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These nanoparticles created by MIT engineers can act as synthetic biomarkers for disease. The particles (brown) are coated with peptides (blue) that are cleaved by enzymes (green) found at the disease site. The peptides then accumulate in the urine, where they can be detected using mass spectrometry.  Image: Justin H. Lo

These nanoparticles created by MIT engineers can act as synthetic biomarkers for disease. The particles (brown) are coated with peptides (blue) that are cleaved by enzymes (green) found at the disease site. The peptides then accumulate in the urine, where they can be detected using mass spectrometry. Image: Justin H. Lo

Study illuminates role of cancer drug decitabine in repairing damaged cells A Purdue University study sheds light on how cell damage is reversed by the cancer drug decitabine and identifies a potential biomarker that could indicate a patient's stage of cancer and response to treatment.

Study illuminates role of cancer drug decitabine in repairing damaged cells A Purdue University study sheds light on how cell damage is reversed by the cancer drug decitabine and identifies a potential biomarker that could indicate a patient's stage of cancer and response to treatment.

RFID Implants Found to Cause Cancer Tumors linked to cancer in laboratory animals, research reviewed by Associated Press. The evidence is strong enough to convince many researchers that more research is needed before any more human implantation takes place.

RFID Implants Found to Cause Cancer Tumors linked to cancer in laboratory animals, research reviewed by Associated Press. The evidence is strong enough to convince many researchers that more research is needed before any more human implantation takes place.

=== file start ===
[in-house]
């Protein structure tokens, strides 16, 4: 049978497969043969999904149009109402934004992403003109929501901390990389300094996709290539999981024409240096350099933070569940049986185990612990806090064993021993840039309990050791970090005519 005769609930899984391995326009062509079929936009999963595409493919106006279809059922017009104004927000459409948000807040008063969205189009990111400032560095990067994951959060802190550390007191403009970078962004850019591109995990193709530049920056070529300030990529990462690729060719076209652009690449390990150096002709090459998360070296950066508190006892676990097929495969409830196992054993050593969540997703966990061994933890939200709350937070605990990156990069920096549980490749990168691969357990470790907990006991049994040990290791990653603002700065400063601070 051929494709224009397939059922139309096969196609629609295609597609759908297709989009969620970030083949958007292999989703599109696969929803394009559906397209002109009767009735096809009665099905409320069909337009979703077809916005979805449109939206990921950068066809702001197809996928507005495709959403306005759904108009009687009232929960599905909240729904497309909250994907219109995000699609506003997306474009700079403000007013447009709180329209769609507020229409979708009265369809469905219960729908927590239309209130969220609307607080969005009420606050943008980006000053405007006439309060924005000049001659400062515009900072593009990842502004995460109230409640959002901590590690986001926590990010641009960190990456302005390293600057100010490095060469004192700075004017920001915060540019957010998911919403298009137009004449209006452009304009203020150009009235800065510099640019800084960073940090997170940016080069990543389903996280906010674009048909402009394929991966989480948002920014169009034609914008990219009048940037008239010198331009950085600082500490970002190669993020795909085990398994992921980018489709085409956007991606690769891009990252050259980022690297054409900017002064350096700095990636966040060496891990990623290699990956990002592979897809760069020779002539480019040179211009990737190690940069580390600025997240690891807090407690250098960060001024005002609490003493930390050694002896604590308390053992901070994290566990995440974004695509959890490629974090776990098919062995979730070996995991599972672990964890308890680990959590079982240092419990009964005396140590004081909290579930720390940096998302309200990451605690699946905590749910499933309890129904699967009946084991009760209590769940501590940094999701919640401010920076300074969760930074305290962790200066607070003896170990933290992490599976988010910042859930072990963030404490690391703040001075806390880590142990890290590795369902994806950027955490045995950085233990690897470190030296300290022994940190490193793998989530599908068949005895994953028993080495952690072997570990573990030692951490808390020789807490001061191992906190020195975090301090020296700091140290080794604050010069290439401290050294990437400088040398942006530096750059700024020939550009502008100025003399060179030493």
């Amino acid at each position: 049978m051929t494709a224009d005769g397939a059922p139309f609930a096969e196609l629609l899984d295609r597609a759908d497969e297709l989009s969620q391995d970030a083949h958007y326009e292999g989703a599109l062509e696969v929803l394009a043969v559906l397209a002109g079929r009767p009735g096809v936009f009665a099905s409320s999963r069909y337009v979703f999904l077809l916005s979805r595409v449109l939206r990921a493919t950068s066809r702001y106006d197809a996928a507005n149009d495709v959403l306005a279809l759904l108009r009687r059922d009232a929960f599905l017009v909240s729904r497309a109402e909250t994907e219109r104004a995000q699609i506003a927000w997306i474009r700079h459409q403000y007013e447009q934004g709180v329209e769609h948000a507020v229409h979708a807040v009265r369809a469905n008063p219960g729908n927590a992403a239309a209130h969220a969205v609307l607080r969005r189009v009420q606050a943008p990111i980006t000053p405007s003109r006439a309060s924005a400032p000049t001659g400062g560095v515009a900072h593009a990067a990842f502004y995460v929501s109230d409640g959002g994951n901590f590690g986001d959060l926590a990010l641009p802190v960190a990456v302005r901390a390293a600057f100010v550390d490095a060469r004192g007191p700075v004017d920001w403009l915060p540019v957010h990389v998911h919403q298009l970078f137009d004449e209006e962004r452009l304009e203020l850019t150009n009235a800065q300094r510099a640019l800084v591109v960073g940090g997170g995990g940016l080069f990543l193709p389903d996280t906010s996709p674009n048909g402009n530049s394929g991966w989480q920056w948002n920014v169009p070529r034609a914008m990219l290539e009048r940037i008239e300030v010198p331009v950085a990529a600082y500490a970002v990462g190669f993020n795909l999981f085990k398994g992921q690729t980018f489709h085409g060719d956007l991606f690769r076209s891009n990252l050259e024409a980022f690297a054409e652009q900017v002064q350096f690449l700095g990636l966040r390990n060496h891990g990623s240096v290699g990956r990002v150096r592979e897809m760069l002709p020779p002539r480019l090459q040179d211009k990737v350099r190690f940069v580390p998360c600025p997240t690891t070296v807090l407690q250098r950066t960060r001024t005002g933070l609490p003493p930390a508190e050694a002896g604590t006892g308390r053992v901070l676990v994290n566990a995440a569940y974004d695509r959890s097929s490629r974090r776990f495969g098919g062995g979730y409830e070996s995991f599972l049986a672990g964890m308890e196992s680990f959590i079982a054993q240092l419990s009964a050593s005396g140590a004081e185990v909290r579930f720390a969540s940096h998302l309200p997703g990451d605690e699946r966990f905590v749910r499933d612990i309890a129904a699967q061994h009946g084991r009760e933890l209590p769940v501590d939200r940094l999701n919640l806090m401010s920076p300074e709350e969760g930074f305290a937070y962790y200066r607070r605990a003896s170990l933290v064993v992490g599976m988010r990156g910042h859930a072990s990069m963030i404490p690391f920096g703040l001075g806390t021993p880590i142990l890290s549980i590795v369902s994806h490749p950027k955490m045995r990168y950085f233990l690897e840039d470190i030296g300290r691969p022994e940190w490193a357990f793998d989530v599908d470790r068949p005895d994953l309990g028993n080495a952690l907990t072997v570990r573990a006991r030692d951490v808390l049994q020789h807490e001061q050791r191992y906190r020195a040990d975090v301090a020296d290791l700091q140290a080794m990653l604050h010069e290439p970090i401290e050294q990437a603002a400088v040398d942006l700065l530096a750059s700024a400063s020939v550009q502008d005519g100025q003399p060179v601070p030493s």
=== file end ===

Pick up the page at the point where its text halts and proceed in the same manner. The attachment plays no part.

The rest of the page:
"Rice-Cell Cocktail Tough On Cancer Cells, Nice to Normal Cells  Jan. 22, 2013 — Juice from rice cells can knock out two kinds of human cancer cells as well or better than the potent anti-cancer drug Taxol, a Michigan Technological University scientist has discovered in laboratory tests. Plus, it does something Taxol can't do: it plays nice with normal cells...the rice callus culture may be attacking cancer with the same sort of plant chemicals that make vegetables so healthy to eat..."

"Rice-Cell Cocktail Tough On Cancer Cells, Nice to Normal Cells Jan. 22, 2013 — Juice from rice cells can knock out two kinds of human cancer cells as well or better than the potent anti-cancer drug Taxol, a Michigan Technological University scientist has discovered in laboratory tests. Plus, it does something Taxol can't do: it plays nice with normal cells...the rice callus culture may be attacking cancer with the same sort of plant chemicals that make vegetables so healthy to eat..."

Dr Brandon Aubrey, Dr Gemma Kelly and Dr Marco Herold adapted the technology, called CRISPR, to specifically mimic and study blood cancers. The Walter and Eliza Hall Institute has one of the most advanced CRISPR laboratories in Australia, established and led by Dr Herold.  Dr Aubrey, who is also a haematologist at The Royal Melbourne Hospital, said the team used the CRISPR technology to target and directly manipulate genes in blood cancer cells.  "Using preclinical models, we were able to…

Dr Brandon Aubrey, Dr Gemma Kelly and Dr Marco Herold adapted the technology, called CRISPR, to specifically mimic and study blood cancers. The Walter and Eliza Hall Institute has one of the most advanced CRISPR laboratories in Australia, established and led by Dr Herold. Dr Aubrey, who is also a haematologist at The Royal Melbourne Hospital, said the team used the CRISPR technology to target and directly manipulate genes in blood cancer cells. "Using preclinical models, we were able to…

Chinese scientists have become the first to test out the revolutionary CRISPR-Cas9 gene-editing technology in a human cancer patient.

Chinese scientists have become the first to test out the revolutionary CRISPR-Cas9 gene-editing technology in a human cancer patient.

Tshililo Michael Masutha, South Africa’s deputy minister of science and technology, participates in cutting the ribbon during the opening ceremony of  the Cape Town HVTN Immunology Laboratory on Oct. 23, 2013 in Cape Town, South Africa. Photo by Robert Hood, Fred Hutchinson Cancer Research Center.

Tshililo Michael Masutha, South Africa’s deputy minister of science and technology, participates in cutting the ribbon during the opening ceremony of the Cape Town HVTN Immunology Laboratory on Oct. 23, 2013 in Cape Town, South Africa. Photo by Robert Hood, Fred Hutchinson Cancer Research Center.

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